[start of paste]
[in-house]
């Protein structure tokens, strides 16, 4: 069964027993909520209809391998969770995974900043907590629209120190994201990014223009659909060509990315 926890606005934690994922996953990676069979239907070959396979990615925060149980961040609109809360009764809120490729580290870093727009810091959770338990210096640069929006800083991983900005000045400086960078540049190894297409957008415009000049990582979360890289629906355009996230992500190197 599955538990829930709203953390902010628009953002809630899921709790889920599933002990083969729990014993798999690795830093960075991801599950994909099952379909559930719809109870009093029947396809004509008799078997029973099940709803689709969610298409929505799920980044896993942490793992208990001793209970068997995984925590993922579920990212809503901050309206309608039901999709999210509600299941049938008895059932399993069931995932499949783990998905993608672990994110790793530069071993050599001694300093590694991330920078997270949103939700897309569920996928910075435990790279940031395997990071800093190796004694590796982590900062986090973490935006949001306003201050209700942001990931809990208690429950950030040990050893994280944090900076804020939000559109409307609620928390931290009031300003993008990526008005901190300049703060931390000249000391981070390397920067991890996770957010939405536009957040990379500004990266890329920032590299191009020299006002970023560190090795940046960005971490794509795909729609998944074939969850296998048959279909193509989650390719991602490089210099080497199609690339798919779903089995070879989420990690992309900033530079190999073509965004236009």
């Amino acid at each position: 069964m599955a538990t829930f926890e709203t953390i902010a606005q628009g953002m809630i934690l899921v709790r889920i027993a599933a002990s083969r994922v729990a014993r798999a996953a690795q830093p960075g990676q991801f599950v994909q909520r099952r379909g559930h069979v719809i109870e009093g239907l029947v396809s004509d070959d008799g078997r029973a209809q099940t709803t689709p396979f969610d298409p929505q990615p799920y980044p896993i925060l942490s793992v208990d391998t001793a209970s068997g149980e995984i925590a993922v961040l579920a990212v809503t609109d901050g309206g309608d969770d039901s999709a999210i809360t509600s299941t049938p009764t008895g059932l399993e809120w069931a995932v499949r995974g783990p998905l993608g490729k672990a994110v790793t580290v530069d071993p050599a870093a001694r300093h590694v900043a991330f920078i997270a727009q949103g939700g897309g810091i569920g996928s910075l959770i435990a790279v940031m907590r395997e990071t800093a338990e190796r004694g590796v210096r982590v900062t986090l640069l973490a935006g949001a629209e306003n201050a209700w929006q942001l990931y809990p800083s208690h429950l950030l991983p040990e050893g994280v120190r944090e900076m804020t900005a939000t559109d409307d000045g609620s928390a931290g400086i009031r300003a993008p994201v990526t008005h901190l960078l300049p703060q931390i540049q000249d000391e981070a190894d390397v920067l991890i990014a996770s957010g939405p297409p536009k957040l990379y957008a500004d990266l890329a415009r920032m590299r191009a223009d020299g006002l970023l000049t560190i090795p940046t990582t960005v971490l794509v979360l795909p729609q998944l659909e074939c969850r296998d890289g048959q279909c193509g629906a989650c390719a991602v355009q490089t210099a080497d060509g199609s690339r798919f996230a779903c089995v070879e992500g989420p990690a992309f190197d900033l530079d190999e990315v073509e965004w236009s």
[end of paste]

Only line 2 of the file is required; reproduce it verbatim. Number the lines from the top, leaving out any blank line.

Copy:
């Protein structure tokens, strides 16, 4: 069964027993909520209809391998969770995974900043907590629209120190994201990014223009659909060509990315 926890606005934690994922996953990676069979239907070959396979990615925060149980961040609109809360009764809120490729580290870093727009810091959770338990210096640069929006800083991983900005000045400086960078540049190894297409957008415009000049990582979360890289629906355009996230992500190197 599955538990829930709203953390902010628009953002809630899921709790889920599933002990083969729990014993798999690795830093960075991801599950994909099952379909559930719809109870009093029947396809004509008799078997029973099940709803689709969610298409929505799920980044896993942490793992208990001793209970068997995984925590993922579920990212809503901050309206309608039901999709999210509600299941049938008895059932399993069931995932499949783990998905993608672990994110790793530069071993050599001694300093590694991330920078997270949103939700897309569920996928910075435990790279940031395997990071800093190796004694590796982590900062986090973490935006949001306003201050209700942001990931809990208690429950950030040990050893994280944090900076804020939000559109409307609620928390931290009031300003993008990526008005901190300049703060931390000249000391981070390397920067991890996770957010939405536009957040990379500004990266890329920032590299191009020299006002970023560190090795940046960005971490794509795909729609998944074939969850296998048959279909193509989650390719991602490089210099080497199609690339798919779903089995070879989420990690992309900033530079190999073509965004236009």